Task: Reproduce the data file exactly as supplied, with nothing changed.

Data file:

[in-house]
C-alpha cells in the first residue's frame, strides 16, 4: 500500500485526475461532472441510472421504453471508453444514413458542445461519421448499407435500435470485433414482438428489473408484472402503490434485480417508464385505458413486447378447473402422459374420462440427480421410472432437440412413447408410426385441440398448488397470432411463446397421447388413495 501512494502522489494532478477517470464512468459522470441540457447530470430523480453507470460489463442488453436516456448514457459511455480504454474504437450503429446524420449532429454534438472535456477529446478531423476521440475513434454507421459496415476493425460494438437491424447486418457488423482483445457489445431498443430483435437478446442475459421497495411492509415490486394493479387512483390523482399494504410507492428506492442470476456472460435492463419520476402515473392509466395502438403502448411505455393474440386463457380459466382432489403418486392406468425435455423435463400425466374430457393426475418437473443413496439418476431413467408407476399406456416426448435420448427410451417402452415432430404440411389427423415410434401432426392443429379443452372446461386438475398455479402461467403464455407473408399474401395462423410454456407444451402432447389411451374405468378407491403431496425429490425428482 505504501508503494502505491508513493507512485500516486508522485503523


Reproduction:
[in-house]
C-alpha cells in the first residue's frame, strides 16, 4: 500500500485526475461532472441510472421504453471508453444514413458542445461519421448499407435500435470485433414482438428489473408484472402503490434485480417508464385505458413486447378447473402422459374420462440427480421410472432437440412413447408410426385441440398448488397470432411463446397421447388413495 501512494502522489494532478477517470464512468459522470441540457447530470430523480453507470460489463442488453436516456448514457459511455480504454474504437450503429446524420449532429454534438472535456477529446478531423476521440475513434454507421459496415476493425460494438437491424447486418457488423482483445457489445431498443430483435437478446442475459421497495411492509415490486394493479387512483390523482399494504410507492428506492442470476456472460435492463419520476402515473392509466395502438403502448411505455393474440386463457380459466382432489403418486392406468425435455423435463400425466374430457393426475418437473443413496439418476431413467408407476399406456416426448435420448427410451417402452415432430404440411389427423415410434401432426392443429379443452372446461386438475398455479402461467403464455407473408399474401395462423410454456407444451402432447389411451374405468378407491403431496425429490425428482 505504501508503494502505491508513493507512485500516486508522485503523